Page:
I will bring you an update soon but it seems that while my professional life as an expert planner and sought-after commentator on property development in Scotland is reaching new heights of respect and esteem, my personal life is falling to pieces. Sorry about this outburst and goodnight.

Saturday, 21 September 2013

Green Light for St Nicholas House

The fantastic redevelopment of St Nicholas House, Aberdeen
You know, I'm almost exhausted after my multiple reports to you over the past few weeks. After this one, I really will have to sit down in the peace and tranquility of my lovely wee garden and take some time out with my brassicas.

I wrote to you recently about Sir John Halliday and his plans for the eradication of Union Terrace Gardens from the map of Aberdeen.  This is simply a wonderful project which showcases what can happen when Council planners are not involved in projects. Sir John's big pencil was guided on that occasion by the firm and experienced hand of an older man - none other than one of my long standing heroes Sir Ian Wood - and it is a triumph.  When I learned that Halliday Fraser Munro were also involved in the St Nicholas House site I realised that it actually might be possible for cities once again to be designed by one great architect or planner. It's a throwback to the days of Sir Patrick Abercrombie and others of his ilk and a smack in the face for the parasites who promote public consultation or even worse, the folk who try to get the great unwashed to contribute their ideas to projects that have already been designed. What does a hairy-arsed fisherman know about planning anyway?  Much more than his wife I'm sure!

Anyway, here's my take on the project from the expert planner's point of view. It's what we call a mixed use development featuring offices, a boutique hotel, cafes, restaurants and shops, as well as creating a significant amount of public space and pedestrianising Broad Street. That's at least three boxes ticked in one sentence! Fantastic!  There are also plans to create a garden area which will be known as Marischal Square - that's another box ticked to keep the Green idiots happy.  It's a ten-storey development so it will stand out proudly from surrounding traditional buildings of little merit - they will be demolished in due course. It's a golden addition to the Silver City!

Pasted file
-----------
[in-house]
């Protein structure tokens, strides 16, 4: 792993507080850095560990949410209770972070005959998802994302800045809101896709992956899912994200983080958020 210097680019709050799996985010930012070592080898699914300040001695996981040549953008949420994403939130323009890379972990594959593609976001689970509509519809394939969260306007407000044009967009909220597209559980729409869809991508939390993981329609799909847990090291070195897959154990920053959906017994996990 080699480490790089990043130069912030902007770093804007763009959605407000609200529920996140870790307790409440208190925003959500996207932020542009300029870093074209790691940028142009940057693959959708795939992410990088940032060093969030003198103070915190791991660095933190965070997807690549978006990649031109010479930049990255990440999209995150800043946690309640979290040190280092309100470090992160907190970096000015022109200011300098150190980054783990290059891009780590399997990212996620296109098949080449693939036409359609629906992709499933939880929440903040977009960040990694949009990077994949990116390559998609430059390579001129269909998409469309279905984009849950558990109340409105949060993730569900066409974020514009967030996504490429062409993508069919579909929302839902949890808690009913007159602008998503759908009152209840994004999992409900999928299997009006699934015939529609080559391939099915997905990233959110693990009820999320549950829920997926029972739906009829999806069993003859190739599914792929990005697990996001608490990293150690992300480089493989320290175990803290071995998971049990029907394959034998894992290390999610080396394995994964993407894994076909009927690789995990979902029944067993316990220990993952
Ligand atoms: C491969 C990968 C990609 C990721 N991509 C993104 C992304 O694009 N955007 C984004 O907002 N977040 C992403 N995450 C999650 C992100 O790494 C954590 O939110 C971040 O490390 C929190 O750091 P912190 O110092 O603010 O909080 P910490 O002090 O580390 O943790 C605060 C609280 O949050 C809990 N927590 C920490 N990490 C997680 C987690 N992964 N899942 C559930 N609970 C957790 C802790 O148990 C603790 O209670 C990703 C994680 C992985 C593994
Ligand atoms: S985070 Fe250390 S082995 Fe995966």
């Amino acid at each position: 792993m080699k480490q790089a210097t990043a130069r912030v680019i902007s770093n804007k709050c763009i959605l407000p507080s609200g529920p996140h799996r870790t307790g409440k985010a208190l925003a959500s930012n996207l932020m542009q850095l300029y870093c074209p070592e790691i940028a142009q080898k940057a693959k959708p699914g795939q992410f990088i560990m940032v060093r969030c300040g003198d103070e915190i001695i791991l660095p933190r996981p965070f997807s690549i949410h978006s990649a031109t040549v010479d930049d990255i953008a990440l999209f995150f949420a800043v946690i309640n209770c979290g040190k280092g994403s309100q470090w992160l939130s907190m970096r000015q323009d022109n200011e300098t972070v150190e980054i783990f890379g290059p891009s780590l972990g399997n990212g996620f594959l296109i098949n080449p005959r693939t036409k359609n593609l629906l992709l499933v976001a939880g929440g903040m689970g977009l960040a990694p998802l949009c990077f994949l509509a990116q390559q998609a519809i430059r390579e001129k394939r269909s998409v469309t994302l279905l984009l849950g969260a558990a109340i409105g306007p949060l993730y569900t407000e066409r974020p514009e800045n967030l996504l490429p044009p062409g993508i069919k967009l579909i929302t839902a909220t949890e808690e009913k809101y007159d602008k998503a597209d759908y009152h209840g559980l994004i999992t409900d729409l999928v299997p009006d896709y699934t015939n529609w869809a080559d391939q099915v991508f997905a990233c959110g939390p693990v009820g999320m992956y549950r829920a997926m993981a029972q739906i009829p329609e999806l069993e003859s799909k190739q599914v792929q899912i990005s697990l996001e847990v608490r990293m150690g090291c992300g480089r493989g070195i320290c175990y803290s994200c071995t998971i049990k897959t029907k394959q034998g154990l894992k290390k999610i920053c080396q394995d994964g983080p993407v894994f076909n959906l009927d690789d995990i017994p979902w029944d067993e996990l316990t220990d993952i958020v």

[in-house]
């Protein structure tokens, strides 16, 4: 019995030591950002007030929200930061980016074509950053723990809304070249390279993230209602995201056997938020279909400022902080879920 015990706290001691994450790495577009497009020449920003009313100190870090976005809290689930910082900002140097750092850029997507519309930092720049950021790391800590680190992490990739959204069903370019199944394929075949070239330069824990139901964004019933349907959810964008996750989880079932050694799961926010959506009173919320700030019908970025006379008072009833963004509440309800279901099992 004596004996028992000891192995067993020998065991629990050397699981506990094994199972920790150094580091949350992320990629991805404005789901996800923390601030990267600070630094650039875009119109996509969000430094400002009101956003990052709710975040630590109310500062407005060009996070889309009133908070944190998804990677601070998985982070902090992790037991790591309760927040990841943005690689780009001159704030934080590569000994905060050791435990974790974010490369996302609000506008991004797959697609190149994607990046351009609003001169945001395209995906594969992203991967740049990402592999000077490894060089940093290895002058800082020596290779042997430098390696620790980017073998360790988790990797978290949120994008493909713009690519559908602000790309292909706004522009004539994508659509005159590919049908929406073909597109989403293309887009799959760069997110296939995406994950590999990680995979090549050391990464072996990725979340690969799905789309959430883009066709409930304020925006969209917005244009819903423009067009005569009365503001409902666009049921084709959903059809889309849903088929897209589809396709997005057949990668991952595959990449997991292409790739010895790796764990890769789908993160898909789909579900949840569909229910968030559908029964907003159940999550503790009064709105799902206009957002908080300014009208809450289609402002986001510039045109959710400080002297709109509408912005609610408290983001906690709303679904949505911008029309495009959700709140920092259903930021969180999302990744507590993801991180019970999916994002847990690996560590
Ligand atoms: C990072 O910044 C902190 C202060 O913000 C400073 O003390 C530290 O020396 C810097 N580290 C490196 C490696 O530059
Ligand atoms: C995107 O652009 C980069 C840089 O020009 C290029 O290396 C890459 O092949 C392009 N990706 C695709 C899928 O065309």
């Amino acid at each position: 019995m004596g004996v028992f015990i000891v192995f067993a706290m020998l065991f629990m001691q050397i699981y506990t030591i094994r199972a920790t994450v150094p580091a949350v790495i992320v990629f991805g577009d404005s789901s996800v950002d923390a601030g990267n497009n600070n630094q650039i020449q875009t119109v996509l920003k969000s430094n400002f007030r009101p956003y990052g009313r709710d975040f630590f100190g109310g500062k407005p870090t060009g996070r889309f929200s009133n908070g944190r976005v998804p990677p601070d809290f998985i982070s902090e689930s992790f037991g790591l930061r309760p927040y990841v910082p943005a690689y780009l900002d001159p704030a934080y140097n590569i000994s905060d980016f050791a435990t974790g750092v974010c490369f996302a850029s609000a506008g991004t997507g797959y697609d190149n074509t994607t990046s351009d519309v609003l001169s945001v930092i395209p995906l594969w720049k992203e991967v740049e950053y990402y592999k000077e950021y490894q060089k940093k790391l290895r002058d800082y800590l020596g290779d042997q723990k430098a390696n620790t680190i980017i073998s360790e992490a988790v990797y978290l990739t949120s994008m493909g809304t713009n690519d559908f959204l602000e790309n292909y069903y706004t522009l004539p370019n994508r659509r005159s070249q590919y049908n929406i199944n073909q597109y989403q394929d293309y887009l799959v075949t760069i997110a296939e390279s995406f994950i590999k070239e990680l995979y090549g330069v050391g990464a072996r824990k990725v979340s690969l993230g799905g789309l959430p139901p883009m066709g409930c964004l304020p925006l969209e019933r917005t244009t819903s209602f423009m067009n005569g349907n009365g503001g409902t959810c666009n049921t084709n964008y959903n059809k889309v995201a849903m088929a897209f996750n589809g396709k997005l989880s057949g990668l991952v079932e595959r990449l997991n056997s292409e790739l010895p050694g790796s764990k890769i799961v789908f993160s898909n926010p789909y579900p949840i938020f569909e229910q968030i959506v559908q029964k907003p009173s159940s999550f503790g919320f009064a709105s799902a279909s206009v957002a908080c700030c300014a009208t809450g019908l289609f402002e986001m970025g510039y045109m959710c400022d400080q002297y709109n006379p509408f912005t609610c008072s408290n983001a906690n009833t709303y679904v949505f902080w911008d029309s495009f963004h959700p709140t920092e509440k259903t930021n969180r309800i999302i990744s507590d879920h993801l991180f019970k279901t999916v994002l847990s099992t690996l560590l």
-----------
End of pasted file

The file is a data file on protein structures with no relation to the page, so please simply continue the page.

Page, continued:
Council leader Councillor Barney Crockett said: “The decision to appoint Muse as the preferred bidder for the site puts us in a strong position to not only press on with regenerating the city centre, but also to reap both the short and long-term benefits of the scheme. It’s an historic decision by the council and it’s a great one for Aberdeen." Absolutely! This is the language of success and confidence - I recognise it and I hope you do too.

Aberdeen must be one of the easiest places to develop in Scotland at the moment.  The Council wisely allows anything to be built although in this case residents should have no fear as Sir John's big pencil expertly penetrates the gap left by the old Council HQ, producing a degree of ecstasy hitherto unknown to the local population. It is likely that his silver tongue will also induce great pleasure as he describes his erections to the public. I'm sure there will be a token piece of public consultation - possibly in the form of a pantomime event held around Christmas - but this will be meaningless. It's another full speed ahead job for Halliday Fraser Munro and my hearty congratulations go out to everyone involved. Simply a great project for a great city!

Friday, 20 September 2013

Triple Kirks to be demolished!

The amazing Triple Kirks development by Dandara
You know, I've often said that Urban Realm is the best source on the web for all sorts of gossip and tittle-tattle about our great property development industry. I don't go there often enough but today I noted that another devastating blow had been struck in Aberdeen against the dark forces of conservation and the heritage industry. I was quivering with excitement as I read every word - then read them all again. Presumably they were written by John Glenday, one of the country's greatest architectural critics and a bloodhound with a studded collar when it comes to ferreting out a story.

I've written about the Triple Kirks before when Wee Dr Stewartie Milne first developed the exciting concept of enveloping the existing buildings in elegant offices. Well sadly that fell by the wayside but a company called Dandara has picked it up again and dusted it down. Now Dandara have been around the block for years but their track record is impeccable - just look at the locations!  They have been involved in Glasgow Harbour (one of my all time favourite developments), the Isle of Man and Jersey (both tax avoidance and money laundering enclaves), Hemel Hempstead, Manchester and of course Aberdeen. What could be better?  They may also have been involved in Ireland so they know a thing or two about developing in difficult circumstances.